Notes
Electronegativity differences between two atoms results in a polar covalent bond
Keywords
polar covalent, electronegativity
07-03-01UN
Title
Sodium chloride: Ionic bond
Caption
Large differences in electronegativity yield compounds whose bonds can be referred to as ionic.
Notes
Ionic bonding in NaCl
Keywords
ionic bond
07-03-02UN
Title
Polar Covalent Bond
Caption
Chlorine is more electronegative than hydrogen, resulting in a bond from unequal sharing of electrons between the two atoms called a polar covalent bond.
Notes
Polar covalent bond in hydrogen chloride, HCl
Keywords
polar covalent
07-03-03UN
Title
Nonpolar Covalent Bond
Caption
When the electronegativity difference between the two atoms is very small or zero, the resulting bond is called a nonpolar covalent bond, since the bonding electrons are essentially equally shared.
Notes
Nonpolar covalent bond in chlorine, Cl2
Keywords
nonpolar covalent
07-04
Title
Electronegativity Trends
Caption
Figure 7.4 Electronegativity trends in the periodic table. Electronegativity increases from left to right and generally decreases from top to bottom.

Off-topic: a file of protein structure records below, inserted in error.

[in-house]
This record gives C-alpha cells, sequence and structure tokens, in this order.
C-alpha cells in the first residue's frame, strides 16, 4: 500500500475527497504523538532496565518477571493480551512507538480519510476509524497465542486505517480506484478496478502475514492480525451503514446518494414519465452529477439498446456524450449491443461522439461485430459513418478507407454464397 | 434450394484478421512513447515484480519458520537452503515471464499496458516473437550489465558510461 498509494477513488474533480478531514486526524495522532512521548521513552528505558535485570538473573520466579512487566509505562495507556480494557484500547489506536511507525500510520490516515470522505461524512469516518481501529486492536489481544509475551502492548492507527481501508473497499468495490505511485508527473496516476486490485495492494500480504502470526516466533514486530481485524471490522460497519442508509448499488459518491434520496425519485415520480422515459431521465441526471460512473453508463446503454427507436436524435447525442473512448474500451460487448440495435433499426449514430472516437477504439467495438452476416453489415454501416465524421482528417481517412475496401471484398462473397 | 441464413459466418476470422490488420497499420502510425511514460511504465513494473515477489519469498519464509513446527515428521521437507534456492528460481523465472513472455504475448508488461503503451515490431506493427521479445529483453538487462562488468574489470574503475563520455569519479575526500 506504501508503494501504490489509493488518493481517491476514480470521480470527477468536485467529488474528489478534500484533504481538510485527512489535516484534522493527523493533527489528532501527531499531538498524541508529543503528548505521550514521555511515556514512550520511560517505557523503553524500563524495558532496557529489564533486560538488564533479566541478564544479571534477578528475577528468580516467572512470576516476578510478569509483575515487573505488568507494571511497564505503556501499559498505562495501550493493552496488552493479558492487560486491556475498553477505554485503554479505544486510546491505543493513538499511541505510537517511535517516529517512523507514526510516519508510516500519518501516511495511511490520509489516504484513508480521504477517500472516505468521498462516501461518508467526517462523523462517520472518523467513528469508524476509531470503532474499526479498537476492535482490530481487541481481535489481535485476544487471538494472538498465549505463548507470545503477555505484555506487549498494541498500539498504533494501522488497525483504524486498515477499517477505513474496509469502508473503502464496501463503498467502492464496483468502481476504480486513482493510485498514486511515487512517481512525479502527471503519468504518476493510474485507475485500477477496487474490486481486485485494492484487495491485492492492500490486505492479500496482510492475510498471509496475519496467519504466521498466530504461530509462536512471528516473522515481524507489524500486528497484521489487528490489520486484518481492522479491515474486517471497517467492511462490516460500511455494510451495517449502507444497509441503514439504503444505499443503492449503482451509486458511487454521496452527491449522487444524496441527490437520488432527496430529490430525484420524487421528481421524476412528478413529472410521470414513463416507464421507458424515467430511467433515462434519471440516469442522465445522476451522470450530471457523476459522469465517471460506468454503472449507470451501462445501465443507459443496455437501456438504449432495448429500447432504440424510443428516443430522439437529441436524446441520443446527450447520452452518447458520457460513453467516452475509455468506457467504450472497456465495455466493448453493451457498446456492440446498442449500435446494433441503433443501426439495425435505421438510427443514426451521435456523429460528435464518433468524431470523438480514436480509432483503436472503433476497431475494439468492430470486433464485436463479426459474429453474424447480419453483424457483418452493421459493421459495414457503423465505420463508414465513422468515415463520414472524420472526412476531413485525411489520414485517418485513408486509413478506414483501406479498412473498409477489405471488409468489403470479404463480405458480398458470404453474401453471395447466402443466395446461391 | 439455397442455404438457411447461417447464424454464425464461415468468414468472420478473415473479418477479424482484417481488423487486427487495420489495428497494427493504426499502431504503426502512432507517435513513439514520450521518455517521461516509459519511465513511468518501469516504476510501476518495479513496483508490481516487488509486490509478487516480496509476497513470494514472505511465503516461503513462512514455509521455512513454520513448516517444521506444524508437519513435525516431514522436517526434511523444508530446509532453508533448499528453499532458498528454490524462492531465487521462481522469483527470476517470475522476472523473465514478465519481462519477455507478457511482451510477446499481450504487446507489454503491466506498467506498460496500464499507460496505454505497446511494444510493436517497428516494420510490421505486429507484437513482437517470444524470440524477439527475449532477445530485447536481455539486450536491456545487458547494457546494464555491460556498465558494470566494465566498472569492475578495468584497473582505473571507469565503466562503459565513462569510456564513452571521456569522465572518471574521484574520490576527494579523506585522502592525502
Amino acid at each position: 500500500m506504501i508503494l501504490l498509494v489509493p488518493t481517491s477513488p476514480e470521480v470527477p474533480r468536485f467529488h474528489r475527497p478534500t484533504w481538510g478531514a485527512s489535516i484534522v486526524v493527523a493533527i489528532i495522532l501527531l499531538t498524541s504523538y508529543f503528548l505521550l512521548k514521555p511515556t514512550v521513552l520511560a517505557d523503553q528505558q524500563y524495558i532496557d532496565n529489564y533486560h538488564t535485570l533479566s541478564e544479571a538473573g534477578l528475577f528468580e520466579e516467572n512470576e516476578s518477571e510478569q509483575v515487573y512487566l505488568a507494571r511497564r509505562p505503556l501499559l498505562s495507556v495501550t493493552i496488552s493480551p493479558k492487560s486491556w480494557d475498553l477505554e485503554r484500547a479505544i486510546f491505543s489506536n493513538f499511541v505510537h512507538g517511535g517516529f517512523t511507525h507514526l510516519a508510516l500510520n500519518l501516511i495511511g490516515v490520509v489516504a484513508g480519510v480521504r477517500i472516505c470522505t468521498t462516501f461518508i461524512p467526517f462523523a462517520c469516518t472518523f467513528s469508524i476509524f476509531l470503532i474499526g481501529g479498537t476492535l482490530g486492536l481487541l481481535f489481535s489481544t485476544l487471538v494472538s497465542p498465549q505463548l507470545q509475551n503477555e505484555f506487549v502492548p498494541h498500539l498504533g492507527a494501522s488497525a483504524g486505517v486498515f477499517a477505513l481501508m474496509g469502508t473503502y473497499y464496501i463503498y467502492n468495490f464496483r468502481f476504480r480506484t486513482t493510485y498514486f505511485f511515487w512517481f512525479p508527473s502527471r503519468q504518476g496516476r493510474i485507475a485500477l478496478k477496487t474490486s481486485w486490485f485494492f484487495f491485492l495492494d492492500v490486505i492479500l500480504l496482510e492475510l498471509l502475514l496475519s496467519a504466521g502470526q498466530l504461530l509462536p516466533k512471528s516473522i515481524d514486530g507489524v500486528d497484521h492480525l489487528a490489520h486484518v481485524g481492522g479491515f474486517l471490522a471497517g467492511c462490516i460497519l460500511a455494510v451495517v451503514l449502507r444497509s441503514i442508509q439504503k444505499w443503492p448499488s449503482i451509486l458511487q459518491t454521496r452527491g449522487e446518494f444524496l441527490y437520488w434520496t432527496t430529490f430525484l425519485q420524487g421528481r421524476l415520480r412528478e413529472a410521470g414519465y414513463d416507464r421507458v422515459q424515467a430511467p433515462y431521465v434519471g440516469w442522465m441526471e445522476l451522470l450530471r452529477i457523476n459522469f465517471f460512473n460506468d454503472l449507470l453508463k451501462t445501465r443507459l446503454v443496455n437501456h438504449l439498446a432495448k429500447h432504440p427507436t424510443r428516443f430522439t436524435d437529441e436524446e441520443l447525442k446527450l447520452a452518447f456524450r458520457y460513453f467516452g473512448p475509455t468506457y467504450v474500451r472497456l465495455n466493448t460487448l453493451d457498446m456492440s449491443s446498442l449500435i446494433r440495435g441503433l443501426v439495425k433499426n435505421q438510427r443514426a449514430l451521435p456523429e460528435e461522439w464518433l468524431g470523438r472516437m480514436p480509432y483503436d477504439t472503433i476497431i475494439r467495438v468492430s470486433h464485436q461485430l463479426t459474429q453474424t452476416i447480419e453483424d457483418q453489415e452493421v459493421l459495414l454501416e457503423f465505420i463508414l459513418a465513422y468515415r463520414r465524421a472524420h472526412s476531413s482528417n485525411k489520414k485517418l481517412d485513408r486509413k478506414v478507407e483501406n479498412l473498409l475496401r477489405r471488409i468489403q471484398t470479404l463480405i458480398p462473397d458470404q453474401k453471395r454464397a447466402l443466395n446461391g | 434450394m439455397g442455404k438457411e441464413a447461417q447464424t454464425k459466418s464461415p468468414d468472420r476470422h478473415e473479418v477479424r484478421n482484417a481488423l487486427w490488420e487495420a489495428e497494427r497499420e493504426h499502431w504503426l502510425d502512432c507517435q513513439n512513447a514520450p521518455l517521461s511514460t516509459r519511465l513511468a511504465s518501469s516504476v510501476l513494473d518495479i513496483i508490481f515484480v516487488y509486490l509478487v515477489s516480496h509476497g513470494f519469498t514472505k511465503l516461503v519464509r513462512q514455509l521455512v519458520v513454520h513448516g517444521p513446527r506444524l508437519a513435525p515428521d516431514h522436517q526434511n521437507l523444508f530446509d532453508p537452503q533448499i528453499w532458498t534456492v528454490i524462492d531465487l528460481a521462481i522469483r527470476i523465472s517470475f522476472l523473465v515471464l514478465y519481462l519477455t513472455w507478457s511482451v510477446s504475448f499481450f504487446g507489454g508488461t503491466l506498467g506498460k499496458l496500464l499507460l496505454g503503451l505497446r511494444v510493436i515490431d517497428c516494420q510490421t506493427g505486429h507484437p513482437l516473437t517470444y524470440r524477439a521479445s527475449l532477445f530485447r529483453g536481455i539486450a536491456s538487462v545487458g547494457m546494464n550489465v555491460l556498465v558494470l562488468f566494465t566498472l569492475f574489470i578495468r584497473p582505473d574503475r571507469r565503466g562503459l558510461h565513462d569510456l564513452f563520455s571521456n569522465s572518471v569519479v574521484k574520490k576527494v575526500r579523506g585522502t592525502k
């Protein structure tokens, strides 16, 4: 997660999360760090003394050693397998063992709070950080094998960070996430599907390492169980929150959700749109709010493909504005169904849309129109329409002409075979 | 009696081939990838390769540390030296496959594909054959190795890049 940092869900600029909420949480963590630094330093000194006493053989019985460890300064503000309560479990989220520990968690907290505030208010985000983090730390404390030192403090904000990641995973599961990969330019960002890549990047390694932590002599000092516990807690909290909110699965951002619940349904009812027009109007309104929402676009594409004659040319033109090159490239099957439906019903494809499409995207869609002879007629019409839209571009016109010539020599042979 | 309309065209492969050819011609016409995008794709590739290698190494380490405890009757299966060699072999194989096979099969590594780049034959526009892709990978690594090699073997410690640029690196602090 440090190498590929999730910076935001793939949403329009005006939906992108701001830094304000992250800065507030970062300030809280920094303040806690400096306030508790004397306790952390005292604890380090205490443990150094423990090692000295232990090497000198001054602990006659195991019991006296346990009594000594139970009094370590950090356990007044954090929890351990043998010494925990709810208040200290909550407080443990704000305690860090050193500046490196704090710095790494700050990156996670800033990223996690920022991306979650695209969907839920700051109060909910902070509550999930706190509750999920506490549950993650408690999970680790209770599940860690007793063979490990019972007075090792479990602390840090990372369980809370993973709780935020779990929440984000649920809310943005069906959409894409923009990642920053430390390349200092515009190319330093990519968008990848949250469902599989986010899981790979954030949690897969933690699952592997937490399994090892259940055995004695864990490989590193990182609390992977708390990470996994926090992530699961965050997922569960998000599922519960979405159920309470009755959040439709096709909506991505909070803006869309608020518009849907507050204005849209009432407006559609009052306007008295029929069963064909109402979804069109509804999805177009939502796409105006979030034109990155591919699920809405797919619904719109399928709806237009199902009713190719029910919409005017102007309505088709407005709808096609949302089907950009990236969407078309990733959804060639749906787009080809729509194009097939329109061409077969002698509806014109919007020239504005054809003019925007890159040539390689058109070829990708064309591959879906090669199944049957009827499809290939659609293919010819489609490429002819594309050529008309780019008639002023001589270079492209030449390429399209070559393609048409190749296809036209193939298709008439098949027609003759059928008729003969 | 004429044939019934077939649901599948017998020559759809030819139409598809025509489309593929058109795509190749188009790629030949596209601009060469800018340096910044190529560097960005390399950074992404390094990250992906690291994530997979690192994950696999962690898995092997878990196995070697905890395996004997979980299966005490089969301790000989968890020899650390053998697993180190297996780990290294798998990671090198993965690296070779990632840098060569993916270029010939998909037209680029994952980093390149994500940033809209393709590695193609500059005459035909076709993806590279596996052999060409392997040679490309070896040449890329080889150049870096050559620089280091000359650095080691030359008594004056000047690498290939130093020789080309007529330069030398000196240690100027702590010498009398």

Notes
Electronegativity trends in the periodic table
Keywords
electronegativity
07-04-04UN
Title
Electron-Dot Structures
Caption
The electron-dot structure of the hydrogen molecule represents the sharing of an electron from each hydrogen atom to form a bonding pair of electrons.
Notes
Electron-dot structures and bonding pairs of electrons
Keywords
electron-dot, bonding
07-04-13UN
Title
Multiple Bonds and Bond Lengths
Caption
As the bond order increases between two atoms, the observed distance between them decreases as shown in the figure for O-O and N-N bonds.
Notes
Bond length is inversely proportional to bond order between two atoms
Keywords
multiple bonds, bond lengths, bond order
07-04-15UN